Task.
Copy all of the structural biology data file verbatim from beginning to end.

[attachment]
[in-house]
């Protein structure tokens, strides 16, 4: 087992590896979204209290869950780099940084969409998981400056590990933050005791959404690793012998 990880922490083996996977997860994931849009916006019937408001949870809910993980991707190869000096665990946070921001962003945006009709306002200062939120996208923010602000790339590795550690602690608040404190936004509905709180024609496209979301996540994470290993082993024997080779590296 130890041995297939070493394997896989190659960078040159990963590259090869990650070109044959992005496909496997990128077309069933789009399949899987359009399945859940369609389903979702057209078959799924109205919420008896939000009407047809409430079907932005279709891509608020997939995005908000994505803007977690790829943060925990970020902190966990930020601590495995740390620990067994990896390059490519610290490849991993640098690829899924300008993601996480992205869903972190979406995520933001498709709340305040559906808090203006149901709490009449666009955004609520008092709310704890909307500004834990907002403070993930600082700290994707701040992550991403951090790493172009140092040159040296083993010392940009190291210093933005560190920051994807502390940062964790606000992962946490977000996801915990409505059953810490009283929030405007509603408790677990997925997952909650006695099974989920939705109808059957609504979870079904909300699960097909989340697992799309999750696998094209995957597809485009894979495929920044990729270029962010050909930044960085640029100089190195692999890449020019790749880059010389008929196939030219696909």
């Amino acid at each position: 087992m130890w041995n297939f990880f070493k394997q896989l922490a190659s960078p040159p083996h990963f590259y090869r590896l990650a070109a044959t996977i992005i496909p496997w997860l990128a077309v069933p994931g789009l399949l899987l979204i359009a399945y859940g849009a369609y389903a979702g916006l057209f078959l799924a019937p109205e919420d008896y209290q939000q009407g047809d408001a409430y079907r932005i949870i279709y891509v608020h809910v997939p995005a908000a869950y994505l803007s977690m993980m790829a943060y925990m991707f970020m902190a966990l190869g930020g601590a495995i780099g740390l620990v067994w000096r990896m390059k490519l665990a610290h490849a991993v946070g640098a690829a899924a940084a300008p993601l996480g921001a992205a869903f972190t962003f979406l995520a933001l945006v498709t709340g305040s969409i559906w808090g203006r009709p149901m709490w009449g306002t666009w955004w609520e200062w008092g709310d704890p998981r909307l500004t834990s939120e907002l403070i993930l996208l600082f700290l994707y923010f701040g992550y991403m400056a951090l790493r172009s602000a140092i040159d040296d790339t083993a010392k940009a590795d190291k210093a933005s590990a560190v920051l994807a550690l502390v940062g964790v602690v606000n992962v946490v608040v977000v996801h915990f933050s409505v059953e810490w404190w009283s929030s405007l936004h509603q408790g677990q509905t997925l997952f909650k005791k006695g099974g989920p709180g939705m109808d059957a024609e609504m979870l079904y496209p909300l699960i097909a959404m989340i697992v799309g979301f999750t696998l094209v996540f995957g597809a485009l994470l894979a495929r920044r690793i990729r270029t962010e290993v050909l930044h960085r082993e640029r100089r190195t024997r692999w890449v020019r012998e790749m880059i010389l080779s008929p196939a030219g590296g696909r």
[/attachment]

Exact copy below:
[in-house]
């Protein structure tokens, strides 16, 4: 087992590896979204209290869950780099940084969409998981400056590990933050005791959404690793012998 990880922490083996996977997860994931849009916006019937408001949870809910993980991707190869000096665990946070921001962003945006009709306002200062939120996208923010602000790339590795550690602690608040404190936004509905709180024609496209979301996540994470290993082993024997080779590296 130890041995297939070493394997896989190659960078040159990963590259090869990650070109044959992005496909496997990128077309069933789009399949899987359009399945859940369609389903979702057209078959799924109205919420008896939000009407047809409430079907932005279709891509608020997939995005908000994505803007977690790829943060925990970020902190966990930020601590495995740390620990067994990896390059490519610290490849991993640098690829899924300008993601996480992205869903972190979406995520933001498709709340305040559906808090203006149901709490009449666009955004609520008092709310704890909307500004834990907002403070993930600082700290994707701040992550991403951090790493172009140092040159040296083993010392940009190291210093933005560190920051994807502390940062964790606000992962946490977000996801915990409505059953810490009283929030405007509603408790677990997925997952909650006695099974989920939705109808059957609504979870079904909300699960097909989340697992799309999750696998094209995957597809485009894979495929920044990729270029962010050909930044960085640029100089190195692999890449020019790749880059010389008929196939030219696909």
């Amino acid at each position: 087992m130890w041995n297939f990880f070493k394997q896989l922490a190659s960078p040159p083996h990963f590259y090869r590896l990650a070109a044959t996977i992005i496909p496997w997860l990128a077309v069933p994931g789009l399949l899987l979204i359009a399945y859940g849009a369609y389903a979702g916006l057209f078959l799924a019937p109205e919420d008896y209290q939000q009407g047809d408001a409430y079907r932005i949870i279709y891509v608020h809910v997939p995005a908000a869950y994505l803007s977690m993980m790829a943060y925990m991707f970020m902190a966990l190869g930020g601590a495995i780099g740390l620990v067994w000096r990896m390059k490519l665990a610290h490849a991993v946070g640098a690829a899924a940084a300008p993601l996480g921001a992205a869903f972190t962003f979406l995520a933001l945006v498709t709340g305040s969409i559906w808090g203006r009709p149901m709490w009449g306002t666009w955004w609520e200062w008092g709310d704890p998981r909307l500004t834990s939120e907002l403070i993930l996208l600082f700290l994707y923010f701040g992550y991403m400056a951090l790493r172009s602000a140092i040159d040296d790339t083993a010392k940009a590795d190291k210093a933005s590990a560190v920051l994807a550690l502390v940062g964790v602690v606000n992962v946490v608040v977000v996801h915990f933050s409505v059953e810490w404190w009283s929030s405007l936004h509603q408790g677990q509905t997925l997952f909650k005791k006695g099974g989920p709180g939705m109808d059957a024609e609504m979870l079904y496209p909300l699960i097909a959404m989340i697992v799309g979301f999750t696998l094209v996540f995957g597809a485009l994470l894979a495929r920044r690793i990729r270029t962010e290993v050909l930044h960085r082993e640029r100089r190195t024997r692999w890449v020019r012998e790749m880059i010389l080779s008929p196939a030219g590296g696909r």